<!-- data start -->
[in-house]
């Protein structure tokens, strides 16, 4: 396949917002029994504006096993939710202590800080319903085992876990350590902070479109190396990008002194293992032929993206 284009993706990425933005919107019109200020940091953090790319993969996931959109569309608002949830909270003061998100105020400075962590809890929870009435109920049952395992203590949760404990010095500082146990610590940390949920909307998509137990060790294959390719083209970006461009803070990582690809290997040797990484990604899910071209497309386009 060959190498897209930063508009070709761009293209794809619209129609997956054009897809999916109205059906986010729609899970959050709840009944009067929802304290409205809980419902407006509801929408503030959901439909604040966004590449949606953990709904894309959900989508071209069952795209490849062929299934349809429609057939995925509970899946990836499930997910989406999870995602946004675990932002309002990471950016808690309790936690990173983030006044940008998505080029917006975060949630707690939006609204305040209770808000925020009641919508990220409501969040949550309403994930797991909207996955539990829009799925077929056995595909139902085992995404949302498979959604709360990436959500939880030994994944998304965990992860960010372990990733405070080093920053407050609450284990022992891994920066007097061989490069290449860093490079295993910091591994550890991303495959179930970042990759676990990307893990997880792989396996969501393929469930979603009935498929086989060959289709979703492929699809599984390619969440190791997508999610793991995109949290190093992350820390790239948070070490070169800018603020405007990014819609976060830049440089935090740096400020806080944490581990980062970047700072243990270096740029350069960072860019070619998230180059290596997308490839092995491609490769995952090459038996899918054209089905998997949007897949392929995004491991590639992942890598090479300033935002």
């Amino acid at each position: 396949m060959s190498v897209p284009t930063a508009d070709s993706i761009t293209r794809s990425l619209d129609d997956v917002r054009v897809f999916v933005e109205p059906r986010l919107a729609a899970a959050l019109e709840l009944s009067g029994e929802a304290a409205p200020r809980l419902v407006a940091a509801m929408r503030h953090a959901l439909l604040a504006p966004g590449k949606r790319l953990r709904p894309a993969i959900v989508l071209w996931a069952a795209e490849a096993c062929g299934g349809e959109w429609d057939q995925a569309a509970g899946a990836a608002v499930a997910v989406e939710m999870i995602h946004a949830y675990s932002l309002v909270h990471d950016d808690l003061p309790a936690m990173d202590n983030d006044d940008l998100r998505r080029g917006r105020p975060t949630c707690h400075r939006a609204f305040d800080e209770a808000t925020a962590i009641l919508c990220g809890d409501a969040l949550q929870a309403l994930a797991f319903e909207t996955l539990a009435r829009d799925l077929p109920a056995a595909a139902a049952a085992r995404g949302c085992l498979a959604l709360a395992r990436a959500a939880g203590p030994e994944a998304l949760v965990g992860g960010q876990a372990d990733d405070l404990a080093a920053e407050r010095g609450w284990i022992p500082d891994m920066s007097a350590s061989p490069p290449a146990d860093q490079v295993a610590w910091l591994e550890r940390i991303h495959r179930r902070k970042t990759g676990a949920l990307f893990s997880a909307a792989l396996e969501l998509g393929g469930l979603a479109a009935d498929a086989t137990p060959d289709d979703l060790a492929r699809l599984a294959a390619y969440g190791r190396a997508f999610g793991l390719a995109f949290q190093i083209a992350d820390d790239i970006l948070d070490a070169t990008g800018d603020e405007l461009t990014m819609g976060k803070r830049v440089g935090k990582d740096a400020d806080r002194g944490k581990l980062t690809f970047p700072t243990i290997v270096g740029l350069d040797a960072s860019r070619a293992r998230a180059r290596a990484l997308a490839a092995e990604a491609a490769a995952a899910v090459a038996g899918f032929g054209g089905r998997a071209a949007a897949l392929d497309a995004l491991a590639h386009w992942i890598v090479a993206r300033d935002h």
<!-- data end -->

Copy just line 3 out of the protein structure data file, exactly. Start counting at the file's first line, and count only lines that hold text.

């Amino acid at each position: 396949m060959s190498v897209p284009t930063a508009d070709s993706i761009t293209r794809s990425l619209d129609d997956v917002r054009v897809f999916v933005e109205p059906r986010l919107a729609a899970a959050l019109e709840l009944s009067g029994e929802a304290a409205p200020r809980l419902v407006a940091a509801m929408r503030h953090a959901l439909l604040a504006p966004g590449k949606r790319l953990r709904p894309a993969i959900v989508l071209w996931a069952a795209e490849a096993c062929g299934g349809e959109w429609d057939q995925a569309a509970g899946a990836a608002v499930a997910v989406e939710m999870i995602h946004a949830y675990s932002l309002v909270h990471d950016d808690l003061p309790a936690m990173d202590n983030d006044d940008l998100r998505r080029g917006r105020p975060t949630c707690h400075r939006a609204f305040d800080e209770a808000t925020a962590i009641l919508c990220g809890d409501a969040l949550q929870a309403l994930a797991f319903e909207t996955l539990a009435r829009d799925l077929p109920a056995a595909a139902a049952a085992r995404g949302c085992l498979a959604l709360a395992r990436a959500a939880g203590p030994e994944a998304l949760v965990g992860g960010q876990a372990d990733d405070l404990a080093a920053e407050r010095g609450w284990i022992p500082d891994m920066s007097a350590s061989p490069p290449a146990d860093q490079v295993a610590w910091l591994e550890r940390i991303h495959r179930r902070k970042t990759g676990a949920l990307f893990s997880a909307a792989l396996e969501l998509g393929g469930l979603a479109a009935d498929a086989t137990p060959d289709d979703l060790a492929r699809l599984a294959a390619y969440g190791r190396a997508f999610g793991l390719a995109f949290q190093i083209a992350d820390d790239i970006l948070d070490a070169t990008g800018d603020e405007l461009t990014m819609g976060k803070r830049v440089g935090k990582d740096a400020d806080r002194g944490k581990l980062t690809f970047p700072t243990i290997v270096g740029l350069d040797a960072s860019r070619a293992r998230a180059r290596a990484l997308a490839a092995e990604a491609a490769a995952a899910v090459a038996g899918f032929g054209g089905r998997a071209a949007a897949l392929d497309a995004l491991a590639h386009w992942i890598v090479a993206r300033d935002h």